Bold New History Of Asian Identity – Book Review


Rarely would one read a history of thought and one of an evolving continental identity as exciting as Sugato Bose’s “Asia after Europe: Imagining a Continent in the Long Twentieth Century”. The book is a wonderful “concise new history” of a century of struggles to define Asian identity and express alternatives to European forms of universalism. But the real appeal of the book is that it encompasses many pointers to the future, the most important being you cannot imagine Asia differently from the West until you break free of the shackles of European colonial era map making. 

The shift of global power balance that raises hope of an ‘Asian Century’ in our time has always demanded rigorous examination of what constitutes an Asian identity and a closer look at efforts to define it over centuries of servitude during the long phase of European colonial subjugation of the ancient Continent. 

Fellow Bengali Nobel laureate Amartya Sen is right in describing the book as a “brilliant history of continental connections which offers vital lessons for Asia’s shared future.” 

The balance of global power has changed profoundly over the course of the twentieth century, above all with the economic and political rise of Asia. “Asia after Europe” is a bold new interpretation of the period, focusing on the conflicting and overlapping ways in which Asians have conceived their bonds and their roles in the world. 

Tracking the circulation of ideas and people across colonial and national borders, Sugata Bose explores developments in Asian thought, art, and politics that defied Euro-American models and defined Asianness as a locus of solidarity for all humanity.

Impressive in scale, yet driven by the stories of fascinating and influential individuals, “Asia after Europe” examines early intimations of Asian solidarity and universalism preceding Japan’s victory over Russia in 1905; the revolutionary collaborations of the First World War and its aftermath, when Asian universalism took shape alongside Wilsonian internationalism and Bolshevism; the impact of the Great Depression and Second World War on the idea of Asia; and the persistence of forms of Asian universalism in the postwar period, despite the consolidation of postcolonial nation-states on a European model.

Bose takes an intimate look at diverse Asian universalisms were forged and fractured through phases of poverty and prosperity, among elites and common people, throughout the span of the twentieth century. Noting the endurance of nationalist rivalries, often tied to religious exclusion and violence, Bose concludes with reflections on the continuing potential of political thought beyond European definitions of reason, nation, and identity.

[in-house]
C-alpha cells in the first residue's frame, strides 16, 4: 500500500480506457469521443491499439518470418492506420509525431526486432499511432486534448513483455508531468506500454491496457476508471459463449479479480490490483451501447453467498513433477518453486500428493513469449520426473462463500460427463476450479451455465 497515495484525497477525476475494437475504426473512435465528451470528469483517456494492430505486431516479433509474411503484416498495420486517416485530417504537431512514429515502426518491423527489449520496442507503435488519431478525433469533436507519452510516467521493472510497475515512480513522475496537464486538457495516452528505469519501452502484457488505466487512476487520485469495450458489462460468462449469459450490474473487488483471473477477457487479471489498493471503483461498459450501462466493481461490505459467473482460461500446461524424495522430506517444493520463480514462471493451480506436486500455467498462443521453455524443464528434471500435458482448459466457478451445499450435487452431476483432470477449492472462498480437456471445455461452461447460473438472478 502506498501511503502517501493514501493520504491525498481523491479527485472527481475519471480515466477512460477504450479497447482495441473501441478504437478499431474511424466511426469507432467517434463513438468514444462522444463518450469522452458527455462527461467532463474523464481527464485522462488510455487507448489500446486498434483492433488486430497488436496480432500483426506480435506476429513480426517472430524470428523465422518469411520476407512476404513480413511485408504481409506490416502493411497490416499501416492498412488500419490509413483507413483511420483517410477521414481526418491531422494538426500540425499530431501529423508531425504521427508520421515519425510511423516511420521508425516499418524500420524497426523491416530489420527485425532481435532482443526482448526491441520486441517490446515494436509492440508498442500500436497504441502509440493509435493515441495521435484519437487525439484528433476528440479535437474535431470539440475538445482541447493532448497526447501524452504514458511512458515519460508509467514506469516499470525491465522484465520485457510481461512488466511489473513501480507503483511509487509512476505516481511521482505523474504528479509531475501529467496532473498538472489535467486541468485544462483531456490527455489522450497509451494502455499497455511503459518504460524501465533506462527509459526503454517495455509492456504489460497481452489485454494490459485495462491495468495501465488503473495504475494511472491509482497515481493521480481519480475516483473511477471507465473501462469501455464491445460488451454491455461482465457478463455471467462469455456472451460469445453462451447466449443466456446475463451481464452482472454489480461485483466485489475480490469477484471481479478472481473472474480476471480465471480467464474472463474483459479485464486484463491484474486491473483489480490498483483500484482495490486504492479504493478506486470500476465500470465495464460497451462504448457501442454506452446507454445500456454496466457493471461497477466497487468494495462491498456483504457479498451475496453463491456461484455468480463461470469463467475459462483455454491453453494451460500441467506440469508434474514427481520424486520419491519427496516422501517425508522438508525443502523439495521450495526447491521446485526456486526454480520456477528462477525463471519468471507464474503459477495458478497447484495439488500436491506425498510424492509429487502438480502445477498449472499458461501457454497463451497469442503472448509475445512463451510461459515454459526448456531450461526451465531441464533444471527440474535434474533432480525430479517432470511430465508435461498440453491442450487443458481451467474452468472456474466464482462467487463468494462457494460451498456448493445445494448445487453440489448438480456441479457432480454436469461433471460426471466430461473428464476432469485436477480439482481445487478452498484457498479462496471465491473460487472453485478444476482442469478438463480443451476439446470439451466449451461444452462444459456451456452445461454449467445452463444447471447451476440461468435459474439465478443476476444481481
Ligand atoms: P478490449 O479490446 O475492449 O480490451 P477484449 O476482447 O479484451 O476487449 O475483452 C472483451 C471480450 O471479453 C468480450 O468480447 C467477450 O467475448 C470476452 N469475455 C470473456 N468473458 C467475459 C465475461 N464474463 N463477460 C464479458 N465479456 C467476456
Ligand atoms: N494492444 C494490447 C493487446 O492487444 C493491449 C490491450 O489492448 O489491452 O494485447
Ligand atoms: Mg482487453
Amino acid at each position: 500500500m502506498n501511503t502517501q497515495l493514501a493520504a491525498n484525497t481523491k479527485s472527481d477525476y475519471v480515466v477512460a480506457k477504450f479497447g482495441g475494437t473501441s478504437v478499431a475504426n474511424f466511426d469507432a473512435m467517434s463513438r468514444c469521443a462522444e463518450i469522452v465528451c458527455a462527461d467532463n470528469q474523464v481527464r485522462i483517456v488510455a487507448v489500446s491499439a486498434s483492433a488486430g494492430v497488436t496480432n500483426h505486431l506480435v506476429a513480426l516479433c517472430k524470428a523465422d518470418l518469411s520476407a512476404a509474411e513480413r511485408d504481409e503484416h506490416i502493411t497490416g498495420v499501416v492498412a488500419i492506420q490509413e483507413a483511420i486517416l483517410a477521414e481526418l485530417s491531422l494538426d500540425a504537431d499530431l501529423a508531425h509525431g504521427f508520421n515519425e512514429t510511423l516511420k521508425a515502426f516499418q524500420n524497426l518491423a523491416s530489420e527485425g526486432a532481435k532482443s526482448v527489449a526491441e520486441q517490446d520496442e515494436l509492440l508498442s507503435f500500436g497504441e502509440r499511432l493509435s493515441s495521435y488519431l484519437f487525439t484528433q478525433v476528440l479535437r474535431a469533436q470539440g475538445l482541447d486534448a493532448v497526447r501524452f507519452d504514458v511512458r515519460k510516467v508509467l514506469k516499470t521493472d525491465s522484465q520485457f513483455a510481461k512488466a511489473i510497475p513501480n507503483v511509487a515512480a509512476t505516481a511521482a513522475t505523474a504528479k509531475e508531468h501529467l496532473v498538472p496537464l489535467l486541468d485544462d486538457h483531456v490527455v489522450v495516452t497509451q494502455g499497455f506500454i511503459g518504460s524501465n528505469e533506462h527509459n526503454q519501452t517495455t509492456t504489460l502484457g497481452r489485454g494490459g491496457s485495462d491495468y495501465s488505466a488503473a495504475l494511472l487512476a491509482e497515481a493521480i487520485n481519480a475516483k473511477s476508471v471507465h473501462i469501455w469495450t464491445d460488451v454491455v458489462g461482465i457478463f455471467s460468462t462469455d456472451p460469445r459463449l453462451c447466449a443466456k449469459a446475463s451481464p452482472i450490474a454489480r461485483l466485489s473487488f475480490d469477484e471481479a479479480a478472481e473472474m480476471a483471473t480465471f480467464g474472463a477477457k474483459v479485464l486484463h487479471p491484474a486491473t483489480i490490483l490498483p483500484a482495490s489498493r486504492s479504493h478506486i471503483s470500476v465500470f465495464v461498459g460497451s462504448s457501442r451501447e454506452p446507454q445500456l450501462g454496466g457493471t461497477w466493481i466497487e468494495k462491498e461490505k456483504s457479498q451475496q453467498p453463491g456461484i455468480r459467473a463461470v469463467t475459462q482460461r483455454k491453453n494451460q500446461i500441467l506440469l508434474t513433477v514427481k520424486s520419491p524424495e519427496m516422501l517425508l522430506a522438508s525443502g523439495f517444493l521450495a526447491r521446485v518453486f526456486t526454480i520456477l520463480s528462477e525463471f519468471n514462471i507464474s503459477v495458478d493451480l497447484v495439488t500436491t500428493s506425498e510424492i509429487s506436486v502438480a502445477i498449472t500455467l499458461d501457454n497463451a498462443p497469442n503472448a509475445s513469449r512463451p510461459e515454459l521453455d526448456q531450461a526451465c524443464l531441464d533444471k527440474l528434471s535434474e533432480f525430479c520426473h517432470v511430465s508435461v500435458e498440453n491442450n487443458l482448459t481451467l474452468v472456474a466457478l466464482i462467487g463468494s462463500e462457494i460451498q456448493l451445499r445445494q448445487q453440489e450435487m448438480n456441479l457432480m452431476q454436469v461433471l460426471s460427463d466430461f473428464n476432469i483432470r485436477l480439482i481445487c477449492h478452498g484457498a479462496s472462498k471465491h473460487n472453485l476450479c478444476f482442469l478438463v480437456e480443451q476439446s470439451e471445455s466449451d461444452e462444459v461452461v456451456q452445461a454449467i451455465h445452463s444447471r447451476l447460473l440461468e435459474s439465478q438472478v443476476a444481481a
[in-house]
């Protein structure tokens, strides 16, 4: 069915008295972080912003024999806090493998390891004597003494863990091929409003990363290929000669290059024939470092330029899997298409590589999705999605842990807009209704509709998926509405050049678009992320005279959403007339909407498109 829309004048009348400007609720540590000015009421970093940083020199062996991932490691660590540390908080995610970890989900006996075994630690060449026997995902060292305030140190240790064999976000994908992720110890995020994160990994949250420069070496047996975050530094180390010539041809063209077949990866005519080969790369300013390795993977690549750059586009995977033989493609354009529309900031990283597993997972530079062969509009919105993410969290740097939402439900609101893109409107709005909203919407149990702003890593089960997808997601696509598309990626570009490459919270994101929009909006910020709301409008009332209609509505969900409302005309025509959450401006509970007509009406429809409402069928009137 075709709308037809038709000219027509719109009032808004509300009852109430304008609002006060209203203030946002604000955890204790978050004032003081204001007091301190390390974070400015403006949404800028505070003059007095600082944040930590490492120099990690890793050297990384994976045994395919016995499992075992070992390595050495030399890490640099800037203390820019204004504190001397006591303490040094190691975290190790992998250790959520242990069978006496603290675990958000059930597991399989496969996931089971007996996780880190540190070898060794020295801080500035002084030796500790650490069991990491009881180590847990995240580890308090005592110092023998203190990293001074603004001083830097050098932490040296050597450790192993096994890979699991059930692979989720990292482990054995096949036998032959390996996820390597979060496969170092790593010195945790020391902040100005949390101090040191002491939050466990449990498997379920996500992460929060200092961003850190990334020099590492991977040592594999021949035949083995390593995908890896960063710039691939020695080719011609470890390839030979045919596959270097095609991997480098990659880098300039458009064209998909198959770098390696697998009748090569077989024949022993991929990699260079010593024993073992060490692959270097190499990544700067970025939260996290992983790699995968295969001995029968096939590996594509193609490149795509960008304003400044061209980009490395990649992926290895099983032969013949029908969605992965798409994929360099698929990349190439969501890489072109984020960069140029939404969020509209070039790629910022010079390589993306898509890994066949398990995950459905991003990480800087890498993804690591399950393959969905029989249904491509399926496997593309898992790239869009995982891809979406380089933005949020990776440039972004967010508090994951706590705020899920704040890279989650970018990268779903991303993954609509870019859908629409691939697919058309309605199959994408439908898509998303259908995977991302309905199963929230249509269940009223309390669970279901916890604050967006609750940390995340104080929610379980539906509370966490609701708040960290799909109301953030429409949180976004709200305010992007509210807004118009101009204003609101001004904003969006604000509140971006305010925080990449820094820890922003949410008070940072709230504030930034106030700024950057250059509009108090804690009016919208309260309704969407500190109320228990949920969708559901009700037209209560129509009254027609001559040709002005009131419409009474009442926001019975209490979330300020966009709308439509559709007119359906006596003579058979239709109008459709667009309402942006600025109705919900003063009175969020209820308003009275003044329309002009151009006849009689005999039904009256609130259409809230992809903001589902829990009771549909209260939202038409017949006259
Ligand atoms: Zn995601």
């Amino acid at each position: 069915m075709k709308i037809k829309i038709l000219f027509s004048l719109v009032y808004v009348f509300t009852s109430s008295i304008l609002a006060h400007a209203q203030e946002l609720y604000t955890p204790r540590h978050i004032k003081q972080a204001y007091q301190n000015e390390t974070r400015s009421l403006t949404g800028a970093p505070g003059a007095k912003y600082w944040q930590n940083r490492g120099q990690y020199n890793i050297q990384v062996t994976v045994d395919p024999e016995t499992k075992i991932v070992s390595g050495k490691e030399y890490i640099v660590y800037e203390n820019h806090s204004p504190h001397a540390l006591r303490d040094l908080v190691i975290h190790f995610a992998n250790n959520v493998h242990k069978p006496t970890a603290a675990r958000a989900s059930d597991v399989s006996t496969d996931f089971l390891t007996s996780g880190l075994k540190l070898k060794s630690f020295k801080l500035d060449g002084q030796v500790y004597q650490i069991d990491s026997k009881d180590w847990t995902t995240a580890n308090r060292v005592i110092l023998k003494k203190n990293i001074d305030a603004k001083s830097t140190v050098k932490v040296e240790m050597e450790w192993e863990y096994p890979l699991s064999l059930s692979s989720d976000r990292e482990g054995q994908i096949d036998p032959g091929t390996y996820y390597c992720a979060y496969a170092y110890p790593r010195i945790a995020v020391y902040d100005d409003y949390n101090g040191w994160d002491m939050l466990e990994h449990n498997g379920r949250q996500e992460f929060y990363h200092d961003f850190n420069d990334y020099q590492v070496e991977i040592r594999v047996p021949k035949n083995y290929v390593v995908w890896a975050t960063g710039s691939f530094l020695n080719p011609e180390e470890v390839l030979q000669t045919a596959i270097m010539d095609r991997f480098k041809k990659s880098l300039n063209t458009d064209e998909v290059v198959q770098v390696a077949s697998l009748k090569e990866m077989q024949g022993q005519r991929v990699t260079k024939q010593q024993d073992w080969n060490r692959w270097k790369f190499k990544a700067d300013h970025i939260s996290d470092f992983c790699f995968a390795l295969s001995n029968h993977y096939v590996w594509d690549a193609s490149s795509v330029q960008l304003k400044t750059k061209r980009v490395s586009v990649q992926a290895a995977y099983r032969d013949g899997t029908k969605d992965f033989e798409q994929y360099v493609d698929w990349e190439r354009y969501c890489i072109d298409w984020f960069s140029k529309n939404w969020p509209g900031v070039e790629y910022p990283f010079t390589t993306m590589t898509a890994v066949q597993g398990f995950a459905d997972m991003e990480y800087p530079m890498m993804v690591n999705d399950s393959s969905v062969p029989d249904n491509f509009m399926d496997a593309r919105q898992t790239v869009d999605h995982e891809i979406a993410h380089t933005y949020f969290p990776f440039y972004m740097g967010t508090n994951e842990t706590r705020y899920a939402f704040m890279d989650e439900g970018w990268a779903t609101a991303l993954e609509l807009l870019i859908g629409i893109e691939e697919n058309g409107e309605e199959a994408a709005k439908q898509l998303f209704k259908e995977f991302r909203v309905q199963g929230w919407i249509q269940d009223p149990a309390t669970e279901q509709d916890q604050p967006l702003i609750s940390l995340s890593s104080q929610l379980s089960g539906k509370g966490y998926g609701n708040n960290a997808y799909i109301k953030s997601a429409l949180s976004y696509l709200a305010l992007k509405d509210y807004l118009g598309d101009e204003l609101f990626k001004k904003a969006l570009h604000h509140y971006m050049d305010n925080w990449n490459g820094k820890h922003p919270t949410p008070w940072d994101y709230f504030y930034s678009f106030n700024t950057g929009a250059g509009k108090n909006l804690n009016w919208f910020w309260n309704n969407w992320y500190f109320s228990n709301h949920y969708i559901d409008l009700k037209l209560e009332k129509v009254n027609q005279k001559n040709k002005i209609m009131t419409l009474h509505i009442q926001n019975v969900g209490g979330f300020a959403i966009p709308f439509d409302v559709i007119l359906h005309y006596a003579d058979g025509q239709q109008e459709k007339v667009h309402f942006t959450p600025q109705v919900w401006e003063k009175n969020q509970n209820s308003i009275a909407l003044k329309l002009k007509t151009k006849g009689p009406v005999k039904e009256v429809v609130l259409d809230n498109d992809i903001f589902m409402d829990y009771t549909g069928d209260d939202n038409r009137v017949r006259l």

Across the twentieth century, Asians have been coming up with  universalist ideals centered on the idea of Asia itself, rivaling European colonial thought, liberalism, and race-based nationalisms. Sugata Bose explores the history of Asian universalisms and reflects on their potential amid ongoing nationalist rivalries tied to religious majoritarianism and violence.

Rarely has one found “a trenchant, capacious and moving feast of historical interpretation” as readable as a captivating thriller. Truth and history can be stranger than fiction but Bose has made his history of Imagining Asia more exciting — and eminently readable- than many great works of contemporary fiction.

“In this enthralling intellectual history of a continent, Bose breaks out of European referents to focus on the mobility of Asian people, ideas, and imaginaries. A pathbreaking foray into the making of modern Asia,” says Seema Alavi of Ashoka University.

Observes Wang Gungwu of the National University of Singapore: “This is a deeply felt and carefully argued book. Sugata Bose captures the hopes and misjudgments of generations of Asian thinkers. He makes us wonder if the US-led international system based on sovereign nation-states and the new nationalisms that this system produced might have lured Asia too far for its alternative forms of universalism to succeed.” 

Sugata Bose, the Gardiner Professor of Oceanic History and Affairs at Harvard University, is the author of “His Majesty’s Opponent: Subhas Chandra Bose and India’s Struggle against Empire” and “A Hundred Horizons: The Indian Ocean in the Age of Global Empire”.

In addition, he is grandson of India’s independence war hero “Netaji” Subhas Chandra Bose, who alongwith fellow Bengali and Asia’s first Nobel Laureate Rabindranath Tagore, subscribed to the idea of a distinct Asian identity. Sugato Bose draws on Tagore’s voyages across Asia in the years after he was awarded the Nobel for Literature and his grand interactions with the Japanese Okakura and China’s Lian Qichao and Kang Youwei to portray the evolution of a modern Asian thoughtzone. 

After Pankaj Mishra’s “From The Ruins of Empire,” one has not come across as comprehensive a survey of the evolving Asiatic thought zone in the era of colonial rule as Bose’s “Asia after Europe”. 

“My decision to write this book stemmed from the conviction that the phenomenon described as the rise of Asia had to be placed in proper historical perspective. It is a history of Asia as a connected space not only after the European colonial presence, but also a conceptual history of universalism and cosmopolitanism that moves beyond European definitions of reason, national identity, and federation. Asia stands today at the end of an era as alternative futures beckon. This book offers my interpretation of the changing balance of global power during the long twentieth century between Asia and Euro-America by painting a portrait of an age,” says Prof. Bose.

Subir Bhaumik

Subir Bhaumik is a former BBC and Reuters correspondent and author of books on South Asian conflicts.

Leave a Reply

Your email address will not be published. Required fields are marked *